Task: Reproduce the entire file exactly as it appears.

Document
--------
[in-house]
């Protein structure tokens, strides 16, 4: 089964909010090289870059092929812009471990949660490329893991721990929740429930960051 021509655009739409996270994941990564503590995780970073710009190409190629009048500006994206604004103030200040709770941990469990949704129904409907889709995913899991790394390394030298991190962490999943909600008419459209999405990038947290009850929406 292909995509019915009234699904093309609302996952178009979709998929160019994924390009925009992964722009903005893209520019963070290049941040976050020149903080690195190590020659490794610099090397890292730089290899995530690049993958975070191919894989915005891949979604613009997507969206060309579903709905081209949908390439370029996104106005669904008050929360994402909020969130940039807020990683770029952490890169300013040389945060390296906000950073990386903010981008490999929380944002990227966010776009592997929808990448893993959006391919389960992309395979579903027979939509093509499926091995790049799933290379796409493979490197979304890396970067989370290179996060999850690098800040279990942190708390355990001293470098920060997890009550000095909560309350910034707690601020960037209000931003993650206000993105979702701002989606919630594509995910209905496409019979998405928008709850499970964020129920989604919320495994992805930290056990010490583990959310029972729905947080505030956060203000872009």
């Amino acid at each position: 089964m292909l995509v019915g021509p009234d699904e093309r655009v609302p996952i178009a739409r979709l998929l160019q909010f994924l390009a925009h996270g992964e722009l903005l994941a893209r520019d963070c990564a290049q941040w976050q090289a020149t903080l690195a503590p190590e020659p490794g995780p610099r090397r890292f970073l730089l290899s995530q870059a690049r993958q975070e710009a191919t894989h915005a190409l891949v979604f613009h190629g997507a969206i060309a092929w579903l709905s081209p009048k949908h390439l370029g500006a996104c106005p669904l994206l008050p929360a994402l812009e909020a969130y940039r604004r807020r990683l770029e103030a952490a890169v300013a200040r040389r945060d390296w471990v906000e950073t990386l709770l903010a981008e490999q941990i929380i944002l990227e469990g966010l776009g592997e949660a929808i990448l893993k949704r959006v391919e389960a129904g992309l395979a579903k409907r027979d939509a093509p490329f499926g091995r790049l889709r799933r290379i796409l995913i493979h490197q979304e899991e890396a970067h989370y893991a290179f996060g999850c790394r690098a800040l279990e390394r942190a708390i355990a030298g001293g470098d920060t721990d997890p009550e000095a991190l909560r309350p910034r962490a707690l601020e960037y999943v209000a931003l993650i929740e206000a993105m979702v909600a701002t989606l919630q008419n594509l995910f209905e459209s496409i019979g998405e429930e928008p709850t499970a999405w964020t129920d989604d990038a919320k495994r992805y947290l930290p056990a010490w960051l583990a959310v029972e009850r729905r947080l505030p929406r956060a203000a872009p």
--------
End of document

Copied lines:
[in-house]
């Protein structure tokens, strides 16, 4: 089964909010090289870059092929812009471990949660490329893991721990929740429930960051 021509655009739409996270994941990564503590995780970073710009190409190629009048500006994206604004103030200040709770941990469990949704129904409907889709995913899991790394390394030298991190962490999943909600008419459209999405990038947290009850929406 292909995509019915009234699904093309609302996952178009979709998929160019994924390009925009992964722009903005893209520019963070290049941040976050020149903080690195190590020659490794610099090397890292730089290899995530690049993958975070191919894989915005891949979604613009997507969206060309579903709905081209949908390439370029996104106005669904008050929360994402909020969130940039807020990683770029952490890169300013040389945060390296906000950073990386903010981008490999929380944002990227966010776009592997929808990448893993959006391919389960992309395979579903027979939509093509499926091995790049799933290379796409493979490197979304890396970067989370290179996060999850690098800040279990942190708390355990001293470098920060997890009550000095909560309350910034707690601020960037209000931003993650206000993105979702701002989606919630594509995910209905496409019979998405928008709850499970964020129920989604919320495994992805930290056990010490583990959310029972729905947080505030956060203000872009």
């Amino acid at each position: 089964m292909l995509v019915g021509p009234d699904e093309r655009v609302p996952i178009a739409r979709l998929l160019q909010f994924l390009a925009h996270g992964e722009l903005l994941a893209r520019d963070c990564a290049q941040w976050q090289a020149t903080l690195a503590p190590e020659p490794g995780p610099r090397r890292f970073l730089l290899s995530q870059a690049r993958q975070e710009a191919t894989h915005a190409l891949v979604f613009h190629g997507a969206i060309a092929w579903l709905s081209p009048k949908h390439l370029g500006a996104c106005p669904l994206l008050p929360a994402l812009e909020a969130y940039r604004r807020r990683l770029e103030a952490a890169v300013a200040r040389r945060d390296w471990v906000e950073t990386l709770l903010a981008e490999q941990i929380i944002l990227e469990g966010l776009g592997e949660a929808i990448l893993k949704r959006v391919e389960a129904g992309l395979a579903k409907r027979d939509a093509p490329f499926g091995r790049l889709r799933r290379i796409l995913i493979h490197q979304e899991e890396a970067h989370y893991a290179f996060g999850c790394r690098a800040l279990e390394r942190a708390i355990a030298g001293g470098d920060t721990d997890p009550e000095a991190l909560r309350p910034r962490a707690l601020e960037y999943v209000a931003l993650i929740e206000a993105m979702v909600a701002t989606l919630q008419n594509l995910f209905e459209s496409i019979g998405e429930e928008p709850t499970a999405w964020t129920d989604d990038a919320k495994r992805y947290l930290p056990a010490w960051l583990a959310v029972e009850r729905r947080l505030p929406r956060a203000a872009p």